Not just GSM, but perhaps even fixed-mode WiMAX (802.16-2004) too. IEEE Spectrum has a fantastic feature on the success of mobile telecoms in Iraq, contrasting with the far worse progress of the copperwire system and (as reported in last month's issue) the disastrous failure of electricity restoration. Before going on further, can I just point out that IEEE Spectrum is one of the things on the Internet that are most worth reading right now? It may be the work of the Institute of Electronic and Electrical Engineers, but the geek-level is low enough for that not to hurt. The breadth of subject is impressive (from interviewing Lawrence "Creative Commons" Lessing to testing robot spaceprobes in the Chilean desert), and the journalistic depth isn't bad either.
And the online edition is free.
Spectrum's Glenn Zorpette reports that Iraq now has four official mobile network operators (which I knew) and (which I didn't) another six pirates. Oddly enough, an unauthorised GSM net was shut down last week in Kabul after WACC complained of interference. Secret mobile networks - a contradiction in terms when you think it involves radio transmitters - seem to be an odd phenomenon of the War On Terror. The decision was taken early on to permit essentially open slather and concentrate US and Iraqi government efforts on restoring the long lines, fibre and VSAT infrastructure. The contractor, Bechtel, employed Iraqi engineers as far as possible (a major difference from the situation with the electricity projects, which were beset by ignorant US carpetbaggers) and (it sez here) "overcame tremendous setbacks" like the insurgents blowing up and shooting coworkers, digging up the cables, etc.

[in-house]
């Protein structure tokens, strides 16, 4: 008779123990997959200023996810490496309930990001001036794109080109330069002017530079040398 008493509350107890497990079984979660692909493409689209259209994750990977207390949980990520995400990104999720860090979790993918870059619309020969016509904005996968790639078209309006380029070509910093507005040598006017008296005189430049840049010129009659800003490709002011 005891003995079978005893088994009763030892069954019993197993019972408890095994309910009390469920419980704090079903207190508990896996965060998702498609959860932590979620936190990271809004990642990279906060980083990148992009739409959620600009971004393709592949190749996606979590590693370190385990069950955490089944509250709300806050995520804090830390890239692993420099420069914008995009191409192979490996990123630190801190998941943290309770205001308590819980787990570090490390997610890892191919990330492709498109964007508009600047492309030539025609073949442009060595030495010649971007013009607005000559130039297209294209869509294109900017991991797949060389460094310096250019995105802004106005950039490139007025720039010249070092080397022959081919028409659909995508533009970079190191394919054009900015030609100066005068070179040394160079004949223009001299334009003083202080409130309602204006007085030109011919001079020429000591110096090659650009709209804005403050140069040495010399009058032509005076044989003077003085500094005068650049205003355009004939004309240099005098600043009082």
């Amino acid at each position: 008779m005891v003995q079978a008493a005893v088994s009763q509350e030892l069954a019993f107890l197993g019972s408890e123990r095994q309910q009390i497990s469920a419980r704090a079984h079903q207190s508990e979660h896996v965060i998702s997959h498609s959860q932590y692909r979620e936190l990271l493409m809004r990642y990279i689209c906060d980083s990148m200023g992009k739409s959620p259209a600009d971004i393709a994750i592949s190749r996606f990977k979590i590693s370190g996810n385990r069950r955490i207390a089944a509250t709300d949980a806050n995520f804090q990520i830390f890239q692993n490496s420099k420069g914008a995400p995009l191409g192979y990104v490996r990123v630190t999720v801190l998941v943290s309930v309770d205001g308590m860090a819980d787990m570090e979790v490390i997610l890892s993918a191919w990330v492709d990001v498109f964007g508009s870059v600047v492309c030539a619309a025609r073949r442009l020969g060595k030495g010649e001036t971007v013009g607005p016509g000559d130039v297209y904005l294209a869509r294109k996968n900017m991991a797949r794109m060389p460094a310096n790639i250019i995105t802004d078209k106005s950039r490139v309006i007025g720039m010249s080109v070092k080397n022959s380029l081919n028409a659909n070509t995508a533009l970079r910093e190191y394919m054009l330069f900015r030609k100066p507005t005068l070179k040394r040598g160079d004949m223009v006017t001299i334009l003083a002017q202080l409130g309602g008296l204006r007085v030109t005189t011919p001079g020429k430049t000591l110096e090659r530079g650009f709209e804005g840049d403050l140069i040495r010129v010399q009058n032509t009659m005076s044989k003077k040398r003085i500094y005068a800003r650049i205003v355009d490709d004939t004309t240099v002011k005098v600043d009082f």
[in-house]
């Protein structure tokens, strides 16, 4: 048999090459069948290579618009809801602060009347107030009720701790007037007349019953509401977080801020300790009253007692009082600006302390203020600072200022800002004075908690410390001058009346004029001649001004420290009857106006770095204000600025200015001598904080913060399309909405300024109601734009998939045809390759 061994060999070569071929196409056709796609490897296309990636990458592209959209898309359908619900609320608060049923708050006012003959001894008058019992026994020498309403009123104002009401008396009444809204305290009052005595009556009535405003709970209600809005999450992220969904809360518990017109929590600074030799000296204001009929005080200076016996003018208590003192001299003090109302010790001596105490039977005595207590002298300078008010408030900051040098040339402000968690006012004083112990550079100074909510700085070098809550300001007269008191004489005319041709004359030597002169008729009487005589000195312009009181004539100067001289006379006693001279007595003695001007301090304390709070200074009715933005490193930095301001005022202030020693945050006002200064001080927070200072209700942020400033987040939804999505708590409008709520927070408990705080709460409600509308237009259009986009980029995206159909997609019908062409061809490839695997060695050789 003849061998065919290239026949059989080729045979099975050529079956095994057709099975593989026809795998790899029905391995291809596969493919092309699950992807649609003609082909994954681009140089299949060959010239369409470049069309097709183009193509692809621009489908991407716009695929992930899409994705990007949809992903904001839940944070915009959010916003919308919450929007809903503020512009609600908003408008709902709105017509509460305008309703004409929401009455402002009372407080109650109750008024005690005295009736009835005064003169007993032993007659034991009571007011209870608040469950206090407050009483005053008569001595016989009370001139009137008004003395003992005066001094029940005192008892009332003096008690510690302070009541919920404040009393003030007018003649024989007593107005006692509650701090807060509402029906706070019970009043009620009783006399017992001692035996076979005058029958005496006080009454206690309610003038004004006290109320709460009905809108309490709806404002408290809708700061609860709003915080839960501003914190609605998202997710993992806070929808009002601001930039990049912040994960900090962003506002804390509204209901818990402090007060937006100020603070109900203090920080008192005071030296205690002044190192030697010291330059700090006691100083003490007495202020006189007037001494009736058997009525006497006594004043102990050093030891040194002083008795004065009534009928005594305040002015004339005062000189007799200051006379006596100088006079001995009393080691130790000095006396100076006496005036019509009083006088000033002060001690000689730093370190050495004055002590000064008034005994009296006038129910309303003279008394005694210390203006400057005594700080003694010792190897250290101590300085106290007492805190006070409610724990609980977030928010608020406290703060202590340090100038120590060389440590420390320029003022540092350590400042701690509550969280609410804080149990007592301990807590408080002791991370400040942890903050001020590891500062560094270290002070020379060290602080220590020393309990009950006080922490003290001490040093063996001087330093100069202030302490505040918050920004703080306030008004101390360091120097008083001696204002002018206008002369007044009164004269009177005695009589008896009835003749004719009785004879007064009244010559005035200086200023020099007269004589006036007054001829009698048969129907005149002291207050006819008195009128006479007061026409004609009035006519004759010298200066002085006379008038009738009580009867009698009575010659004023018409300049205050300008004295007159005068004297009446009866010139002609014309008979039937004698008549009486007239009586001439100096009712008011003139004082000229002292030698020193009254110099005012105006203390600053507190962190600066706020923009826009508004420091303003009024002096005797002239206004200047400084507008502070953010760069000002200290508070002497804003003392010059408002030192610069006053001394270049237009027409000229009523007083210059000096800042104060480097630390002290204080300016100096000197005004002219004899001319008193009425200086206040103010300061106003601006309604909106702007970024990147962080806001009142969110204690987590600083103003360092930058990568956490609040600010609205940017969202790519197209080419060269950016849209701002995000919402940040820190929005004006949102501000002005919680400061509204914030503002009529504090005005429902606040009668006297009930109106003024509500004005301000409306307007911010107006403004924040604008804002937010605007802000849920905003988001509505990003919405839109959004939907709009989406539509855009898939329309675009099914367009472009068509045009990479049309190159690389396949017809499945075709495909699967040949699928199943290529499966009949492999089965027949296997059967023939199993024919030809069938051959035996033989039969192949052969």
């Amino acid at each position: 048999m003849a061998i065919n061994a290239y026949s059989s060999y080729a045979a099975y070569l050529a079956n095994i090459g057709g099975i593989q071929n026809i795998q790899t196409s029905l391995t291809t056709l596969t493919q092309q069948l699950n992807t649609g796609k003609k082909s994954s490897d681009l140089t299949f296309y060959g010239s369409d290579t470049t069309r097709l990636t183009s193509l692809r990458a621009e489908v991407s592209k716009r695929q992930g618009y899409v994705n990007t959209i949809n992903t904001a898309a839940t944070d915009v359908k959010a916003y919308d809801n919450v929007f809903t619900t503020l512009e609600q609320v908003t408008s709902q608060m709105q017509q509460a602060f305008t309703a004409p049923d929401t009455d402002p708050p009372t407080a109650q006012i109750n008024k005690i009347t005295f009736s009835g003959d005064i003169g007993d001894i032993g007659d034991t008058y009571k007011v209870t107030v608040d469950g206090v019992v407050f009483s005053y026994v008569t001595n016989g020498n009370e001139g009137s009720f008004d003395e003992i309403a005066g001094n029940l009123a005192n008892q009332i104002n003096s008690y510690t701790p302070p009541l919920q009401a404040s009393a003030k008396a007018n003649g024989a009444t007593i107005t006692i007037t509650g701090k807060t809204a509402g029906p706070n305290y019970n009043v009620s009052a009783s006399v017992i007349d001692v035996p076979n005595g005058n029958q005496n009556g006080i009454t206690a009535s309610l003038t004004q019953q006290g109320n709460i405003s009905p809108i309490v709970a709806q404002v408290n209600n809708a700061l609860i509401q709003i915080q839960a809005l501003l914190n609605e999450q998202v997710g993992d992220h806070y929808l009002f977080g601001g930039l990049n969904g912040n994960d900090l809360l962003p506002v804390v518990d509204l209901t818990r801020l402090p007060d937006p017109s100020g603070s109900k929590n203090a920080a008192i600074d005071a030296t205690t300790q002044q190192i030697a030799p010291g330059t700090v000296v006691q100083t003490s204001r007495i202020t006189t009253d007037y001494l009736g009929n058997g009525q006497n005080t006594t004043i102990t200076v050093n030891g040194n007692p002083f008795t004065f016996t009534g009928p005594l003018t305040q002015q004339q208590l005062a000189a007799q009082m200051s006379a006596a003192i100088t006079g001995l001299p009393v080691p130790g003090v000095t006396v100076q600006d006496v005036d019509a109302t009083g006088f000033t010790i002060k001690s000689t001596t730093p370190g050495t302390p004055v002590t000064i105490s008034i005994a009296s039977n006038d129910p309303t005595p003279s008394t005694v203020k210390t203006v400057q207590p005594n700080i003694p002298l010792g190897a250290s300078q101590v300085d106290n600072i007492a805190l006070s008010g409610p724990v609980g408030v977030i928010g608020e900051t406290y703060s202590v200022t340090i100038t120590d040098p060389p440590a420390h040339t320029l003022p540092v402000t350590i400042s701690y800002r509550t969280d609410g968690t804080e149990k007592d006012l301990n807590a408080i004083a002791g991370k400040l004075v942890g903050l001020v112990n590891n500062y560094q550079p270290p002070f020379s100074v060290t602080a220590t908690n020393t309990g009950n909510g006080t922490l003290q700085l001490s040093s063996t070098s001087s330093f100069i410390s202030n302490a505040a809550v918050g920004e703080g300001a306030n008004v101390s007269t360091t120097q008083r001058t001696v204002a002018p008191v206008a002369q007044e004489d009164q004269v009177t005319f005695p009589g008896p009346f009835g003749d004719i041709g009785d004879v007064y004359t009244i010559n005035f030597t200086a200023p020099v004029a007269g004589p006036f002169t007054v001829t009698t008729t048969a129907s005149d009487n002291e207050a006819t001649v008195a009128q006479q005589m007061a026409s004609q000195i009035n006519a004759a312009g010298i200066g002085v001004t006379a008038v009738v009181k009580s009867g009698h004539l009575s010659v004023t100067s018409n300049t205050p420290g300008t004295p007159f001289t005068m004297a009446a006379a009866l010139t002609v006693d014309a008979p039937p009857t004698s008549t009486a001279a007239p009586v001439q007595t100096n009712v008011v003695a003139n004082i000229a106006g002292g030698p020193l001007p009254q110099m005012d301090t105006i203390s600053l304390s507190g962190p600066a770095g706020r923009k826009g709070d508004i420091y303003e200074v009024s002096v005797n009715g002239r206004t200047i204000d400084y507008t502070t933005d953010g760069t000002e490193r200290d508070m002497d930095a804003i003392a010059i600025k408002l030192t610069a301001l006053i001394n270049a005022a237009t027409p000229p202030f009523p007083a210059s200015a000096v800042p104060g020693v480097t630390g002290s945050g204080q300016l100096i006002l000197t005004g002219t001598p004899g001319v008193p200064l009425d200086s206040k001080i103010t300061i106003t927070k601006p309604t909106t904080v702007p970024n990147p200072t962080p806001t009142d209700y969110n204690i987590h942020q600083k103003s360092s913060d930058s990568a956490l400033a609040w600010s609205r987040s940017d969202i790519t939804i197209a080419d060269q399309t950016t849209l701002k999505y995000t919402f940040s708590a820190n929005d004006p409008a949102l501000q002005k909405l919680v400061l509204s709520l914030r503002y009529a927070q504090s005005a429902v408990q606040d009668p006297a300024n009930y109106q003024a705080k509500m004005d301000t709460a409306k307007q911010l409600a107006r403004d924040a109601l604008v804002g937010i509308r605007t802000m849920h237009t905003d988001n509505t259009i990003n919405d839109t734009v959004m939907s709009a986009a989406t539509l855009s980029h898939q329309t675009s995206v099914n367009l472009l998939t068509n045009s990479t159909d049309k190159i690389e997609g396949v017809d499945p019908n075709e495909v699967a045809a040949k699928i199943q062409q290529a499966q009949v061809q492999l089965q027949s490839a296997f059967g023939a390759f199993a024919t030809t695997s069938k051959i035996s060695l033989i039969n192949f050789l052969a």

One thing that isn't mentioned, but was of considerable importance, is that the Congressman From Qualcomm, Rep. Darrell Issa, was nixed in his effort to get a clause into a defence appropriations bill that would have obliged the Iraqis to use the (Qualcomm-built) CDMA2000 standard on the grounds that GSM was "a French technology" (Tell that to Siemens, Ericsson, Bell Labs, Motorola, Nokia, Marconi as was...) That would also have barred them from using mobile phones in any of the countries around Iraq.
Now, apparently, some Iraqi officials are being sufficiently grandiose to envision a widespread deployment of WiMAX IEEE802.16d data service. Iraq may become a country with a wire-free telecoms infrastructure, even as the war rages.
The lessons seem clear: standards, not standardisation, the low-cost equipment this enables, a minimal infrastructure footprint, competition, and concentration on getting an immediate benefit to the end user. Compare the bureaucracy, US arrogance, inflexibility and obsession with bespoke projects that doomed the electricity rebuilding..